View Full Version : Multi-purpose/species streamer rod?

05-31-2008, 07:51 PM
OK, a few weeks ago I messed around with throwing streamers for trout when they didn't want to seem to eat anything else. After some moderate success, I started thinking about a "streamer rod". This rod will be used for more than trout, I would probably also use it for smallmouth and I am hoping to even use it for some carp fishing. So, I'm wondering 6wt., 7wt, or 8wt? Also, any particular rods that you would consider. I have a premium trout rod and I will not be spending $600 for this rod, I'm thinking more along the lines of $200-250. I have thought about the new smallmouth version of the bass rod from Sage, but I am afraid that I would be handicapped by the shorter length especially mending line. I saw some carp on the lake this morning while watching a t-ball game. I went back to take a shot at them this evening with no success. But I think I could be interested in that, if I can figure out what they will eat. I appreciate any advice from anyone who has experience chasing these "other" fish. What one rod would you choose for smallmouth, carp, and streamers for trout?

05-31-2008, 09:12 PM
the sage bass rods are 9 and 10 wt rods 7 wt would be a god comprise wt. i use a 691 sage xp and a sage 89o-3 rplx but most 6 wt.

06-01-2008, 12:20 AM
Well for streamers for trout I wouldnt go much higher then a 6wt even though a 7wt would be good also. A 6 wt would make a nice light weight bass rod as well. As far as carp possibly a 7wt or 8wt would be best. I have caught several carp using wooly buggers on the bottom but they are some of the spookiest fish you will possibly ever catch.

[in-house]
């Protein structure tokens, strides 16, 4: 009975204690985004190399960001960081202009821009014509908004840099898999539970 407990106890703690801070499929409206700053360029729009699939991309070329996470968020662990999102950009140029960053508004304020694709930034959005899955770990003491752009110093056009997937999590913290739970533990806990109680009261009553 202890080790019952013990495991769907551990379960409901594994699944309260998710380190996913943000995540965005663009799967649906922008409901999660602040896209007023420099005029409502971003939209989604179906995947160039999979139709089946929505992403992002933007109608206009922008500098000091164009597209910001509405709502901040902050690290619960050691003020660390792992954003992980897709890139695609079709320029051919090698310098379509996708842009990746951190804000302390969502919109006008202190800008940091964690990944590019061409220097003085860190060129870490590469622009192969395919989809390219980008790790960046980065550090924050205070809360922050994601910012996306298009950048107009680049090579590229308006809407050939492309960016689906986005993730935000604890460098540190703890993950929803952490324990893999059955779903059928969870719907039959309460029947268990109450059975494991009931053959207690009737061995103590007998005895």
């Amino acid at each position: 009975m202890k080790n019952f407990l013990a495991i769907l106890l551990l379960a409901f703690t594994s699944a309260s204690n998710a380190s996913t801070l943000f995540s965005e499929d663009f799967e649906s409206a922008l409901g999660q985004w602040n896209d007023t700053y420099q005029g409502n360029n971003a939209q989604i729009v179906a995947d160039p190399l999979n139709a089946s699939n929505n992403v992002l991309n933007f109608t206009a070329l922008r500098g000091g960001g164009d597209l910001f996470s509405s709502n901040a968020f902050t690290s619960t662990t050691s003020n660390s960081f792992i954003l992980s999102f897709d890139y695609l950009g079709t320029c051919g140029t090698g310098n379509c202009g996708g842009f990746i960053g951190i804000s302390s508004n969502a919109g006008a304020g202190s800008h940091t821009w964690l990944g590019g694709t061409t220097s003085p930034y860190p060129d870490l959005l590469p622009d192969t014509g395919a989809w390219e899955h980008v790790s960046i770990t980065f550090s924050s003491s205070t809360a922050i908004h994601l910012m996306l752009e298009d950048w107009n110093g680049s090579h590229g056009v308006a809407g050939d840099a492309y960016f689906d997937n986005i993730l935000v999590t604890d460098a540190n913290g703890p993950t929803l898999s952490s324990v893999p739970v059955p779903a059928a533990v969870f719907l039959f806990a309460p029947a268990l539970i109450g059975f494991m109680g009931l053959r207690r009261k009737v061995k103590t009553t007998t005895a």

06-01-2008, 11:29 PM
I've been throwing a 7 weight for years, 300 gr sink tip & even tried 6X & midges on it one day for the heck of it.
Striper,skipjack, drum, buffalo, carp, bass & some big trout have all been handeld with ease:cool:


06-02-2008, 08:52 AM
I got a chance to cast the Sage Bass rods. I have a feeling that mending would be hard to do. These rods are great for tossing huge, wind-resistant flies, but they are basically a one-trick pony.

I would suggest a 6 wt. medium-fast to fast rod. The faster the rod, the better to punch steamers through the wind. I just purchased an Orvis Clearwater II 6wt, 4 piece, tip flex rod for $189.00. I tested it against the Sage FLI, the TFO Pro, and the Orvis TLS. The II and the FLi tied and for $189 vs $315, I went with the II. I have been casting it all weekend and am very impressed. It is lightweight, 3.25 oz, and still has a good backbone. I have thrown large foam poppers (2" x 1/2" foam cylinders) & rabbit strip subsurface flies, both on 1/0 hooks with no trouble. Last night the wind was up & the rod still performed well. I fish for SM and Carp and I plan on using it for Steelhead.

Be sure to test any rod before you buy it - it is a very personal thing.

06-02-2008, 11:38 AM
Although I'm not a big fan of of fast rods, (I like the slower, tougher fiberglass rods), for the price range of under $250, the TFO TiCrX 7wt is a pretty good big streamer, popper all around decent bass, carp and big trout rod. A guide friend of mine uses these for his clients out of the drift boat so they can cast far enough. No -fault warranties may be needed when a big carp snaps the graphite rod like a toothpick!

06-04-2008, 04:53 AM
I'm a big fan of the TFO line and really like my 9' 5wt TiCr 4pc. If I were going for the multi purpose rod, I'd take it up a weight and stick with 9' TiCr.
- sworp